A little while ago, I covered the use of narration in 30 Rock and tied it back to how the series is essentially one giant meta-narration about the ins and outs of the TV industry. About how the things we (don’t) see and hear on a set can add or detract depth from the illusion presented to an audience.
And it got me wondering whether or not any other noteworthy productions fit the same bill. That’s when it hit me – the same movie that’s been stirring up controversy to this very day, nearly 15 years after its theatrical release. Tropic Thunder.
That’s right, that Tropic Thunder.
The Film is a Meta-Narration of Hollywood
First and foremost, before we even address the five different narrations heard at the beginning of the film, down to its very bones, Tropic Thunder is a meta-narration of Hollywood. So much so that to this day, audiences and critics alike are still split down the middle over it.
In spite of the pointed, razor-sharp commentary on the film industry and creative depth written into its multi-layered narrative structure, some see it as a mean-spirited kaleidoscope. And to a degree, it does spin the self-contained world of Hollywood into a circus of one-note characters and marginally functioning individuals. Yet, on the other hand, Tropic Thunder is a deceptively elegant narrative that unfolds a little more each time you watch it. A perfect example of that is one of the most controversial aspects of the movie – Robert Downey Jr.’s use of blackface.
From the outside and have not seen the film, it comes off as a poignant disregard for basic human decency. But upon actually watching the movie, it’s a genuine subject of debate addressed several times throughout the film and a call-out for Academy Award winners with larger-than-life personalities and a penchant for diving too far into roles. Roles they had no business auditioning for in the first place.
The (Uncredited) Narration of the Meta-Narration
Did I already mention that Tropic Thunder is one giant satirical narrative that blends seamlessly into the real world? Ben Stiller and Justin Theroux took their idea so far that they developed real (fake) websites for the products, movies, and actors that real-life actors were playing.
Fake trailers were made for the movie’s pre-roll sequence that featured distinctly Don LaFontaine-esque narrations – despite being uncredited to the point that no internet deep-delving can even turn up a name for the narrator. Although, given the entire premise of the Tropic Thunder, it’s as frustrating as it is fitting. At first glance, it feels like an oversight, but upon a little more research into the actual model of the film, it turns out to be yet another commentary on, well, narrative commentary.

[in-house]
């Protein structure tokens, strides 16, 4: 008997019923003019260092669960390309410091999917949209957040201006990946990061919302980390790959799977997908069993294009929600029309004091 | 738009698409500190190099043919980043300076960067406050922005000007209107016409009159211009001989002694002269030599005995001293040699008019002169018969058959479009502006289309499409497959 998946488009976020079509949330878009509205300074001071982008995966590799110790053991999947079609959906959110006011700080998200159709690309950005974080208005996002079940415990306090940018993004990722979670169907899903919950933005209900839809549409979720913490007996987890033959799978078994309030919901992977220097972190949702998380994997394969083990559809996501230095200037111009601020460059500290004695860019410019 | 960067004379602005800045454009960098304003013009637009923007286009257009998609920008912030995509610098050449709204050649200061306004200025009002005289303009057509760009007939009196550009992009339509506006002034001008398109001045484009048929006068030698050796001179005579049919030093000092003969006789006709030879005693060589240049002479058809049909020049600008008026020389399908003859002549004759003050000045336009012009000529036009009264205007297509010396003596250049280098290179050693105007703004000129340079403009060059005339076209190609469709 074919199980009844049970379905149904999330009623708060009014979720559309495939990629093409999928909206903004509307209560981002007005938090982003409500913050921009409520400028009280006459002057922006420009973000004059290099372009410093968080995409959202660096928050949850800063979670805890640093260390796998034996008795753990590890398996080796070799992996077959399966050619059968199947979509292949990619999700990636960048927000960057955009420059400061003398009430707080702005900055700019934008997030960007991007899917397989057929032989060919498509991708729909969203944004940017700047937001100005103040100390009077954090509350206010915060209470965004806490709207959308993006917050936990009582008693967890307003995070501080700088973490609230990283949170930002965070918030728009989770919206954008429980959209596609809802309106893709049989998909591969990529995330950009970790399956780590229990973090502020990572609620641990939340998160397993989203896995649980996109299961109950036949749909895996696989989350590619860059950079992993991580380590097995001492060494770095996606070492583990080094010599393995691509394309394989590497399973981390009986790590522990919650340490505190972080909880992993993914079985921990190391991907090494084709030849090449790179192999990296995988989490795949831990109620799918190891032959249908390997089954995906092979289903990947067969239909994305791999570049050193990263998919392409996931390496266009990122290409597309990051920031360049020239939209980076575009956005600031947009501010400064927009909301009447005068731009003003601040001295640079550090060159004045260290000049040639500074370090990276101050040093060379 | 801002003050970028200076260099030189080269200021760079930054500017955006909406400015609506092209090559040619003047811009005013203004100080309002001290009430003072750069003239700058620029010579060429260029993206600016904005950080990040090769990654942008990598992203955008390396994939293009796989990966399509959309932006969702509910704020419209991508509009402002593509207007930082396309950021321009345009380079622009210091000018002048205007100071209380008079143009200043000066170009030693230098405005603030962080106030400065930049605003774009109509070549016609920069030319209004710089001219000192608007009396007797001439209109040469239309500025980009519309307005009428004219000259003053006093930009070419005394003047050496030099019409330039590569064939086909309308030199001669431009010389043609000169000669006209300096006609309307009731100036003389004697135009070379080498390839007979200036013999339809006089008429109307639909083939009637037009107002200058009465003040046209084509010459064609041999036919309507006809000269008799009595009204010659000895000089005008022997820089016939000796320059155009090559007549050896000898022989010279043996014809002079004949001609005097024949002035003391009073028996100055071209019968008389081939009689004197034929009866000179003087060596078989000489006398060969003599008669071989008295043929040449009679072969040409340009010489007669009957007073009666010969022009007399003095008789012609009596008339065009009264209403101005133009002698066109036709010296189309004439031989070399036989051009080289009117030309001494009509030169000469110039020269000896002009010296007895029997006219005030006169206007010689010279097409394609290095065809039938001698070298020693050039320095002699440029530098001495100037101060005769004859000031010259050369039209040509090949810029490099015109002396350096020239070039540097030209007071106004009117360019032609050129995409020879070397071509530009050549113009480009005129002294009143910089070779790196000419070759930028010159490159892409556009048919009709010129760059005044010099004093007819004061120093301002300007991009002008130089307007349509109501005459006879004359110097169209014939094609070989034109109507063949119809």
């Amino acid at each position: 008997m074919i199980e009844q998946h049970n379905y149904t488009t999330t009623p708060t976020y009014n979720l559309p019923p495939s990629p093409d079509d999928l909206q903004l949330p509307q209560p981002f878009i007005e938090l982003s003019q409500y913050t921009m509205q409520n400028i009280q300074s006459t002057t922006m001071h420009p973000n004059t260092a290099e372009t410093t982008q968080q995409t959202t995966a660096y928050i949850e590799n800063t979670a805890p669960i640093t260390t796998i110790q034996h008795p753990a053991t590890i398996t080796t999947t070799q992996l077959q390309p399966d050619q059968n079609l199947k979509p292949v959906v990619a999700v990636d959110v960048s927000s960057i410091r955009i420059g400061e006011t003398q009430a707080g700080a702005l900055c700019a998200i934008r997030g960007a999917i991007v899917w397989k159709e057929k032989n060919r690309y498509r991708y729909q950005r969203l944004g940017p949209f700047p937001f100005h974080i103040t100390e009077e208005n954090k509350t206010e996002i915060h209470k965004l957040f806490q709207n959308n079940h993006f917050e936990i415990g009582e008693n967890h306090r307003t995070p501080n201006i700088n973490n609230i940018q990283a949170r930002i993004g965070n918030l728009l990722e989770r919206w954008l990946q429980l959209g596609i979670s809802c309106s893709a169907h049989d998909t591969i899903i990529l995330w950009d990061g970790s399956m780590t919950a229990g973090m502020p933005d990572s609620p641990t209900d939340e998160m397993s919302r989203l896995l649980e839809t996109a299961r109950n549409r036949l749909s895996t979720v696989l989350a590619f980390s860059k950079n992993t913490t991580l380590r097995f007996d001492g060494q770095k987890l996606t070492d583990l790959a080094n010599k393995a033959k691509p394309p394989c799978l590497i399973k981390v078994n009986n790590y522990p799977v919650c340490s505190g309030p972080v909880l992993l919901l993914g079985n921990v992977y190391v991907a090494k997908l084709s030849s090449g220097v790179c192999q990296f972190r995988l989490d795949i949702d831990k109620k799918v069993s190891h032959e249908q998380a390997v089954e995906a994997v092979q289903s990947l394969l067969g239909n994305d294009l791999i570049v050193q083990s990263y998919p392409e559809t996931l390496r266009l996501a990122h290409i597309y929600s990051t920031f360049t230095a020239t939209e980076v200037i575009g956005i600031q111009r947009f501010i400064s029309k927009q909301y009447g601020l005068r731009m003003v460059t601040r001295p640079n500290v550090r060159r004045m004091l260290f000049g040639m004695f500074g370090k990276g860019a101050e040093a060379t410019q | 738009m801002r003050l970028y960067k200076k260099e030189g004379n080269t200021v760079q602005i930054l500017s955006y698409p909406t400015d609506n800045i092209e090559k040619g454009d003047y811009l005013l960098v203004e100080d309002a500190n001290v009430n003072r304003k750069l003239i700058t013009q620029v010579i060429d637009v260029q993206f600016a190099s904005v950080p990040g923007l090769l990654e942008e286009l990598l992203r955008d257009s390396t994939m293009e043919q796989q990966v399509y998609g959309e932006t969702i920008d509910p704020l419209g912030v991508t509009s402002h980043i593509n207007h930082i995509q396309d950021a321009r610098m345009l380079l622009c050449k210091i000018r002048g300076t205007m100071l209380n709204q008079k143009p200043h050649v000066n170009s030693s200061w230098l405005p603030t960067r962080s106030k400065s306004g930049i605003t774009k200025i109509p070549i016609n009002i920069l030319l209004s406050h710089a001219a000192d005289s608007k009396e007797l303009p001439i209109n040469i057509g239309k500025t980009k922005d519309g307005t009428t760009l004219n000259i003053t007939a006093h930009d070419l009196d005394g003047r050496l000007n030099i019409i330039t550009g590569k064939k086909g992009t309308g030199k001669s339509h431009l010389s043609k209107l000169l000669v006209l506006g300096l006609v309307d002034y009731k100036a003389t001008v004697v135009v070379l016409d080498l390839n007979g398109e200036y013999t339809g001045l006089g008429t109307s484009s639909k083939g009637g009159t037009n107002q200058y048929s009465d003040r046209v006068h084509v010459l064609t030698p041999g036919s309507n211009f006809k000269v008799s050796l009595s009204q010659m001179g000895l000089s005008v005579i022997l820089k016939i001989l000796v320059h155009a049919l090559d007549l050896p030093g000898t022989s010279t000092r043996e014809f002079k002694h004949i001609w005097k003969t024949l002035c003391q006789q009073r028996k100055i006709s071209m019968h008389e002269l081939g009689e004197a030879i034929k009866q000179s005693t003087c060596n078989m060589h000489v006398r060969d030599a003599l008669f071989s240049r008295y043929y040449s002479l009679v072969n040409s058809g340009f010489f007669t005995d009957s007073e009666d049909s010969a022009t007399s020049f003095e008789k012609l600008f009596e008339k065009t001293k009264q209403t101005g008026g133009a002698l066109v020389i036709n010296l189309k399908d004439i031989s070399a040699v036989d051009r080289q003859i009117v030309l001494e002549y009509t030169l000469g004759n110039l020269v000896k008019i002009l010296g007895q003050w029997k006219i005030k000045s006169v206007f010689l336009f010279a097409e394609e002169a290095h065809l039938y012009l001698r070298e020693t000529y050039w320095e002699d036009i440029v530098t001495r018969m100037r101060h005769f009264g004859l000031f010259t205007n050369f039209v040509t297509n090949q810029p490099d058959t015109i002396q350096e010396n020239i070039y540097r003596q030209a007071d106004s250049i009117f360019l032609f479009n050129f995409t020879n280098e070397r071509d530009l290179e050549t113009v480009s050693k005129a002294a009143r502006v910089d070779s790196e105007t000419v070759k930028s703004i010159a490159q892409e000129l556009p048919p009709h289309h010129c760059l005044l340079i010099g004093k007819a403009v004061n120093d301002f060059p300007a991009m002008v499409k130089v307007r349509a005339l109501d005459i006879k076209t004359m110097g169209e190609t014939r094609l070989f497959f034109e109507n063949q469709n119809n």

That’s because when we talk about narration in TV and film, especially within the context of this column, we don’t often think about movie trailers or the people who voice them. As viewers, we’ve become desensitized to it – expect it whenever we’re in the theatre or looking online for the next series or movie. Narration for movie trailers has (at least until recently) become such a staple in the collective unconscious of casual movie-goers that epic voice-over greats like Don LaFontaine often go entirely unrecognized by anyone working outside the film industry.
And the fact that there’s zero narration credit to be found, despite upwards of two hours in IMDB cross-examinations, seems to be a testament to that and deliberately written into the meta-narrative. Especially given that narration was a crucial element in the success of its theatrical debut.
Narration was Key to its Theatrical Debut
Months before its release, Tropic Thunder made headlines for the subject matter of its marketing campaign alone. Activists didn’t just protest its fake websites; civil rights leaders called for a boycott of the film altogether. Meanwhile, actual products were made (and sold) to bleed more of the film’s distinct meta-narrative into the real world. The same products shock-and-awe pitched (and narrated) at the movie’s start. The same websites for movies the fake actors had starred in – the same movie trailers that feature those frustratingly nameless narrations mentioned earlier.
The fact that so many people were offended by the film’s supposed content before even seeing Tropic Thunder speaks on every level to how clever Stiller and Theroux were in their concept. In addition to putting their idea out into the world, they used narration to make it tangible.